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Discussion Starter · #1 ·
As I was mowing my yard (as I have done for two years since buying the John Deere 1025R) I was going down the slope, as seen in the pictures attached, the tractor started accelerating. When I took my foot off of the forward pedal nothing happened. The hydrostatic brake apparently failed as did the parking break when I tried to stop the tractor with it. As a result, I was unable to control the tractor and it flipped on its side. The tractor was picked up by the local John Deere dealer and take them back to their facility.

I cannot be the only person that this ever happened to on a 1025R. If the tractor is brought back without doing anything to the breaking system this dangerous problem will certainly reoccur. I am literally afraid of using this mower on a grade again. Any insights about what caused this to happen and how to keep it from happening again would be gratefully appreciated.

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Wow! Are you ok?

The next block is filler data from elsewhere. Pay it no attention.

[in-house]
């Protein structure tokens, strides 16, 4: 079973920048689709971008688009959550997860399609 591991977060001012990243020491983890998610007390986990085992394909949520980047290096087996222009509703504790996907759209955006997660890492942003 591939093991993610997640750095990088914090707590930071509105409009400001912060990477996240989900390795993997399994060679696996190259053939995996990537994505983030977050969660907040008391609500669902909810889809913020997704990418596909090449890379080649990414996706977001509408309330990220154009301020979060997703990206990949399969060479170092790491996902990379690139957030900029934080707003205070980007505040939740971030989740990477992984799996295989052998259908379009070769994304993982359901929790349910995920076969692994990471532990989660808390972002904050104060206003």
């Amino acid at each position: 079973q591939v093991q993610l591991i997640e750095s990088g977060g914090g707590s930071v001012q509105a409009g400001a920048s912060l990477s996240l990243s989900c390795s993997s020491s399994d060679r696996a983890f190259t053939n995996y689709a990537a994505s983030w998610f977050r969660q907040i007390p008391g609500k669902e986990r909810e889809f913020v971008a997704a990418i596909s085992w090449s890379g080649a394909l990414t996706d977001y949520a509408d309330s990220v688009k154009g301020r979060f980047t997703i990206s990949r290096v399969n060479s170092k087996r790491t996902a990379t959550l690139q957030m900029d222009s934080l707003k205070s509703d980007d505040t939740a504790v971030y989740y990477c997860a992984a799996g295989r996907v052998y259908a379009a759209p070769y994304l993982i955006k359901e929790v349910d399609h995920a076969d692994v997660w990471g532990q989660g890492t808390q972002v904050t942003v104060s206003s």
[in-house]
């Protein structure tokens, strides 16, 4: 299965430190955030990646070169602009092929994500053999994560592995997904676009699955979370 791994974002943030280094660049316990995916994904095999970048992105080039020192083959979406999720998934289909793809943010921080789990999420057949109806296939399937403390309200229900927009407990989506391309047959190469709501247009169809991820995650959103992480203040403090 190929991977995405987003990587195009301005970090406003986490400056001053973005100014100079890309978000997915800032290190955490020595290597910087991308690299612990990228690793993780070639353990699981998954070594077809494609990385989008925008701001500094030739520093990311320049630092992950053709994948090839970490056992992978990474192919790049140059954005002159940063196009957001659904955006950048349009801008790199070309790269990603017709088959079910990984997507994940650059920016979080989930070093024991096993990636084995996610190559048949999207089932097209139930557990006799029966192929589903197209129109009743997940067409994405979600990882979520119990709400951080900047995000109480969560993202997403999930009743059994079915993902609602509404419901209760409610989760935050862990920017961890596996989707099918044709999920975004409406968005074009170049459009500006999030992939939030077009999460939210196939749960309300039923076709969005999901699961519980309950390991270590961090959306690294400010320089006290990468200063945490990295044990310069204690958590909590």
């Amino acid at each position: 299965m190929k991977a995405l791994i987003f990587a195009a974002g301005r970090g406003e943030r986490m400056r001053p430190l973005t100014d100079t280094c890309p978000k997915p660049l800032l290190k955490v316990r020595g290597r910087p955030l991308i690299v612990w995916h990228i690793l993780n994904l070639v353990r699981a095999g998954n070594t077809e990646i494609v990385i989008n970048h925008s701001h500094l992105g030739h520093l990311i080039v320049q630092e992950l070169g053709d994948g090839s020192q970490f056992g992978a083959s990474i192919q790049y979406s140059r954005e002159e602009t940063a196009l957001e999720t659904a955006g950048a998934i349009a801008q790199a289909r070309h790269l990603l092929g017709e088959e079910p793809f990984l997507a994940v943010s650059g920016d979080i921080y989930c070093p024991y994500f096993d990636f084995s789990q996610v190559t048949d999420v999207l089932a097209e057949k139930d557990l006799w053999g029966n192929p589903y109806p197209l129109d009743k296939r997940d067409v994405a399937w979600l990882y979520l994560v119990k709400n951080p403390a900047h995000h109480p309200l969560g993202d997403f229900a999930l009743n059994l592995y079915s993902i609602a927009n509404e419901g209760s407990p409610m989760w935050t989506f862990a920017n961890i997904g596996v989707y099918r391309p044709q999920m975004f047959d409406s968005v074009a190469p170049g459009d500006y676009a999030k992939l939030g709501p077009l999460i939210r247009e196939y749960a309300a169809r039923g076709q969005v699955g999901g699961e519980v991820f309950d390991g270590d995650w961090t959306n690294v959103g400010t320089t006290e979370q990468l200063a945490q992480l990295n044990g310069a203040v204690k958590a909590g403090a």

Did the reverse pedal fail to respond as well?
 

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Where you in 4x4? I have a similar hill and found the back tires would lock up if I was only in 2 wheel drive.. they start skidding and brakes or reversing won't help... all of the weight is thrown forward on the front tires..

I now use 4x4 going up and down the steeper parts of my lawn. In 4x4 you can actually stop and back up the hill.

Hope you and the tractor are fine.
 

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Discussion Starter · #4 ·
I am ok, thanks for asking. I was sore for a couple of days afterward.

I did not try the reverse pedal. I was too busy trying to get the parking brake to engage. I tried several times to get the forward pedal to respond. I didn’t have a lot of time as the tractor’s speed was increasing as it was freewheeling down the slope.
 

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Discussion Starter · #5 ·
[